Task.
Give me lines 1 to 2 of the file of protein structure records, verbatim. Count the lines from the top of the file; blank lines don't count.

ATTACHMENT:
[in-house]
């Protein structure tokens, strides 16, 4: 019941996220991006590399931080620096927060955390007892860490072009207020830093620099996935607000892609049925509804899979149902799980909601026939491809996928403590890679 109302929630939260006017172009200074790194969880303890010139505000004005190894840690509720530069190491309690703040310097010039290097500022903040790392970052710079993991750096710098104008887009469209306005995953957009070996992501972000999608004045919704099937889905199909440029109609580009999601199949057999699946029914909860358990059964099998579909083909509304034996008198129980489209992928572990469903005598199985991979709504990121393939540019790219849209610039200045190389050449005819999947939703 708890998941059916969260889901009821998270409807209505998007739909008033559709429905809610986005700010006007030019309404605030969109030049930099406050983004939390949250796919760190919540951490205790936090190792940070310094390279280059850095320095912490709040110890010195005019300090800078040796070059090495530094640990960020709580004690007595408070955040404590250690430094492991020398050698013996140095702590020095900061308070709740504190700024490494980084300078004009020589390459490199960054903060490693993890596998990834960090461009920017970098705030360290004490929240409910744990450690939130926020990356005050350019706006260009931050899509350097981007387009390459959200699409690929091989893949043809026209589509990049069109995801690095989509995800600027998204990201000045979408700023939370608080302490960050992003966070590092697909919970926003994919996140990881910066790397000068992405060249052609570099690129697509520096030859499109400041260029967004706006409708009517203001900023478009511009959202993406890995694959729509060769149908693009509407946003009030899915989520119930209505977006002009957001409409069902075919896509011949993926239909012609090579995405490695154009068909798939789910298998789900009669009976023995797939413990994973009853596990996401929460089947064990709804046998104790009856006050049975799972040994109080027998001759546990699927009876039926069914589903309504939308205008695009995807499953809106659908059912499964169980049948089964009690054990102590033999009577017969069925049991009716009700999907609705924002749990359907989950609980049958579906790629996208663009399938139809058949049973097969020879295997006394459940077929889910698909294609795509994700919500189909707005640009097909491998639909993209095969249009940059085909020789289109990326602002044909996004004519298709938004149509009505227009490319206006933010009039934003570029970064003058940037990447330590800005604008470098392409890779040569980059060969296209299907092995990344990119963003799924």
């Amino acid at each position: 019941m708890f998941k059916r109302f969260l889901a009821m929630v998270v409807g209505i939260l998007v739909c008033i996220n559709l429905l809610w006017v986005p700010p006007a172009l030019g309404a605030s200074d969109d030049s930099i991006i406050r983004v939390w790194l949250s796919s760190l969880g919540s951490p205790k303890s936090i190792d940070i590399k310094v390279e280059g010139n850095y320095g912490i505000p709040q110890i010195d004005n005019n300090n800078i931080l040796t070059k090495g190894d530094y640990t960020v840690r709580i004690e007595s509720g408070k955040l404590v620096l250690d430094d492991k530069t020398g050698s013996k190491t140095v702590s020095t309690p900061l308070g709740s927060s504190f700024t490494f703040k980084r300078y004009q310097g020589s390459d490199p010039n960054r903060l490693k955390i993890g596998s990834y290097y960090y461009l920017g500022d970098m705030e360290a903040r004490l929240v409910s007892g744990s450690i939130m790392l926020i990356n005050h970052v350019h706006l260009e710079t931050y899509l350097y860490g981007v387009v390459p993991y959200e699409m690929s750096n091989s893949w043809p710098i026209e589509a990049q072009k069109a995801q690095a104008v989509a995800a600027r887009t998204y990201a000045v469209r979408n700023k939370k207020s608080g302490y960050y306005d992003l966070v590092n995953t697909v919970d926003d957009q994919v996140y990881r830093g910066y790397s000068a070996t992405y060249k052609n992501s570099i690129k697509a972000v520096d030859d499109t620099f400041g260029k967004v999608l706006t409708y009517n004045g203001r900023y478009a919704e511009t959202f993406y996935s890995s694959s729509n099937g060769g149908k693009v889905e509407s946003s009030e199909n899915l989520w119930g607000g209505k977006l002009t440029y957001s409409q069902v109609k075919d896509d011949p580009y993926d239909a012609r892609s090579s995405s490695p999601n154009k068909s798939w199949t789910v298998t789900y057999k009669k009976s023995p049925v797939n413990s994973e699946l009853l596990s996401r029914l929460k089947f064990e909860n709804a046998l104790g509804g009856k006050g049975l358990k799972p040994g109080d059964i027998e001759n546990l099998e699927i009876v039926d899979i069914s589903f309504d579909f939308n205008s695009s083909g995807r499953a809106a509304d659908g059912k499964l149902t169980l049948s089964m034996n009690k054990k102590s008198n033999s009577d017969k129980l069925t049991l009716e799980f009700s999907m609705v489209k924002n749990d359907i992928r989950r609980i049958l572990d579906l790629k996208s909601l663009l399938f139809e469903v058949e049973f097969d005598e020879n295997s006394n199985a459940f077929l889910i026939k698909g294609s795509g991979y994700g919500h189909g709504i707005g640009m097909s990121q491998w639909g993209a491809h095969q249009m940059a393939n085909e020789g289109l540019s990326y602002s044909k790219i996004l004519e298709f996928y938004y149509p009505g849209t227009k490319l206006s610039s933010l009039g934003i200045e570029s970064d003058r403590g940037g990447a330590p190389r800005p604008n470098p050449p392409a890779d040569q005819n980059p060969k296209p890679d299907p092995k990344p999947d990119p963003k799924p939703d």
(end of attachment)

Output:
[in-house]
């Protein structure tokens, strides 16, 4: 019941996220991006590399931080620096927060955390007892860490072009207020830093620099996935607000892609049925509804899979149902799980909601026939491809996928403590890679 109302929630939260006017172009200074790194969880303890010139505000004005190894840690509720530069190491309690703040310097010039290097500022903040790392970052710079993991750096710098104008887009469209306005995953957009070996992501972000999608004045919704099937889905199909440029109609580009999601199949057999699946029914909860358990059964099998579909083909509304034996008198129980489209992928572990469903005598199985991979709504990121393939540019790219849209610039200045190389050449005819999947939703 708890998941059916969260889901009821998270409807209505998007739909008033559709429905809610986005700010006007030019309404605030969109030049930099406050983004939390949250796919760190919540951490205790936090190792940070310094390279280059850095320095912490709040110890010195005019300090800078040796070059090495530094640990960020709580004690007595408070955040404590250690430094492991020398050698013996140095702590020095900061308070709740504190700024490494980084300078004009020589390459490199960054903060490693993890596998990834960090461009920017970098705030360290004490929240409910744990450690939130926020990356005050350019706006260009931050899509350097981007387009390459959200699409690929091989893949043809026209589509990049069109995801690095989509995800600027998204990201000045979408700023939370608080302490960050992003966070590092697909919970926003994919996140990881910066790397000068992405060249052609570099690129697509520096030859499109400041260029967004706006409708009517203001900023478009511009959202993406890995694959729509060769149908693009509407946003009030899915989520119930209505977006002009957001409409069902075919896509011949993926239909012609090579995405490695154009068909798939789910298998789900009669009976023995797939413990994973009853596990996401929460089947064990709804046998104790009856006050049975799972040994109080027998001759546990699927009876039926069914589903309504939308205008695009995807499953809106659908059912499964169980049948089964009690054990102590033999009577017969069925049991009716009700999907609705924002749990359907989950609980049958579906790629996208663009399938139809058949049973097969020879295997006394459940077929889910698909294609795509994700919500189909707005640009097909491998639909993209095969249009940059085909020789289109990326602002044909996004004519298709938004149509009505227009490319206006933010009039934003570029970064003058940037990447330590800005604008470098392409890779040569980059060969296209299907092995990344990119963003799924």